Crompton had an international reputation as a Shavian scholar. In 1966, he was awarded the Frank H. Woods Foundation Fellowship to conduct research on Bernard Shaw at the British Museum. His book on Shaw’s plays, “Shaw the Dramatist,” won the national Phi Beta Kappa Christian Gauss Award for Literary Criticism in 1969.
In 1970, Crompton’s pioneering course in gay studies, the second to be offered in the nation, became a hot-button issue in the Nebraska state elections. One legislator introduced a bill banning the teaching about homosexuality at any state college. The bill failed.
Crompton served as faculty adviser for the Gay Action Group, the first gay student organization at UNL. He advised its successor, the Gay/Lesbian Student Association, for two decades. He also helped establish UNL’s Homophobia Awareness Committee, which was started by faculty, staff, and students to improve the climate for gay and lesbian people on campus. He was a long-time member of UNL’s Committee on Gay, Lesbian, Bisexual, and Transgender Concerns, and in 2003 received the Chancellor’s Award for Outstanding Contributions to the GLBT Community.
In 1974, Crompton co-founded the Gay and Lesbian Caucus of the Modern Language Association, which attracted a large membership. In 1985, the University of California Press published his book “Byron and Greek Love,” which was widely and favorably reviewed on both sides of the Atlantic. UNL honored his scholarship a year later by conferring on him the Award for Outstanding Research and Creative Activity. His last book, “Homosexuality and Civilization,” covered 2500 years of world history and was awarded the Bonnie Zimmerman and Vern L. Bullough prize of the Foundation for the Scientific Study of Sexuality award for 2003. His work in the early days of the gay movement has been included in a soon-to-be released documentary film, “Before Homosexuals,” directed by John Scagliotti.
Other than Luis Diaz-Perdomo, El Cerrito, Calif. he is survived by his brother Gordon Crompton, sister-in-law Marion Crompton, and his nephew Robert Crompton of St. Catherines, Ontario; and by his niece Nancy Crompton, New Westminster, British Columbia.
Homosexuality and Civilization by Louis Crompton (2006)
Paperback: 648 pages
Publisher: Belknap Press (November 30, 2006)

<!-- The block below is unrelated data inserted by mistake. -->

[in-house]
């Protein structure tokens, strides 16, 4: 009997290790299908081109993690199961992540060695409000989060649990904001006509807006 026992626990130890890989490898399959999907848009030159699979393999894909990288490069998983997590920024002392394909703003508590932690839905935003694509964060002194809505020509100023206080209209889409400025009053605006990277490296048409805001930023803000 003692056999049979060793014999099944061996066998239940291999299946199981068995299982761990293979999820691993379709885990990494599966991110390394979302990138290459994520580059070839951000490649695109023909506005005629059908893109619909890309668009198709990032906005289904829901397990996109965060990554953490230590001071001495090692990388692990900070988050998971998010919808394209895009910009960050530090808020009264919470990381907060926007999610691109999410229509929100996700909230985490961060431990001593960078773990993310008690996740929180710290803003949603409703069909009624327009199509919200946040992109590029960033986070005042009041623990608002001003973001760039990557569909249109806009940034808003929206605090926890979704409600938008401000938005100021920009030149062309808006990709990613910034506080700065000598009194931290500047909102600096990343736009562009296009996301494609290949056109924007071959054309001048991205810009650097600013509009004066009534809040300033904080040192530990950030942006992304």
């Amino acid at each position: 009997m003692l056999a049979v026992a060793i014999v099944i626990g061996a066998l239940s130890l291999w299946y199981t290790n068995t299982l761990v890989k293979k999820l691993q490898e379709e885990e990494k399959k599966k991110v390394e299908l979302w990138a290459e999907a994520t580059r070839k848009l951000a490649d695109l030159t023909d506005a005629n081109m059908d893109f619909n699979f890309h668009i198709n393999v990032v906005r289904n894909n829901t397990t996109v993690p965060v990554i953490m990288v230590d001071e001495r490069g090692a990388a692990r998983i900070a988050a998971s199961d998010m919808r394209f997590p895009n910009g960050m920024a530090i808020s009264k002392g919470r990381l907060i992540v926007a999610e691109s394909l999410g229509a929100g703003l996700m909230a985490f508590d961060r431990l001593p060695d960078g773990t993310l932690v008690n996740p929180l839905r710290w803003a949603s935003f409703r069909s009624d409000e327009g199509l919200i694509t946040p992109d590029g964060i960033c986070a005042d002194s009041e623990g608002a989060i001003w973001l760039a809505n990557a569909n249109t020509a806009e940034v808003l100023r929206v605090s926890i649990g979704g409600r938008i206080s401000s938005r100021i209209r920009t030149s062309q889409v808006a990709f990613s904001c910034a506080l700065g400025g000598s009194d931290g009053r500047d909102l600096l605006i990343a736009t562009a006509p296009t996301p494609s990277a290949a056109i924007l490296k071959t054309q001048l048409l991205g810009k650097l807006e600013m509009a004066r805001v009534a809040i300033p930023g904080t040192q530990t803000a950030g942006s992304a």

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How have major civilizations of the last two millennia treated people who were attracted to their own sex? In a narrative tour de force, Louis Crompton chronicles the lives and achievements of homosexual men and women alongside a darker history of persecution, as he compares the Christian West with the cultures of ancient Greece and Rome, Arab Spain, imperial China, and pre-Meiji Japan. Ancient Greek culture celebrated same-sex love in history, literature, and art, making high claims for its moral influence. By contrast, Jewish religious leaders in the sixth century B.C.E. branded male homosexuality as a capital offense and, later, blamed it for the destruction of the biblical city of Sodom. When these two traditions collided in Christian Rome during the late empire, the tragic repercussions were felt throughout Europe and the New World. Louis Crompton traces Church-inspired mutilation, torture, and burning of “sodomites” in sixth-century Byzantium, medieval France, Renaissance Italy, and in Spain under the Inquisition. But Protestant authorities were equally committed to the execution of homosexuals in the Netherlands, Calvin’s Geneva, and Georgian England. The root cause was religious superstition, abetted by political ambition and sheer greed. Yet from this cauldron of fears and desires, homoerotic themes surfaced in the art of the Renaissance masters—Donatello, Leonardo, Michelangelo, Sodoma, Cellini, and Caravaggio—often intertwined with Christian motifs. Homosexuality also flourished in the court intrigues of Henry III of France, Queen Christina of Sweden, James I and William III of England, Queen Anne, and Frederick the Great. Anti-homosexual atrocities committed in the West contrast starkly with the more tolerant traditions of pre-modern China and Japan, as revealed in poetry, fiction, and art and in the lives of emperors, shoguns, Buddhist priests, scholars, and actors. In the samurai tradition of Japan, Crompton makes clear, the celebration of same-sex love rivaled that of ancient Greece. Sweeping in scope, elegantly crafted, and lavishly illustrated, Homosexuality and Civilization is a stunning exploration of a rich and terrible past.
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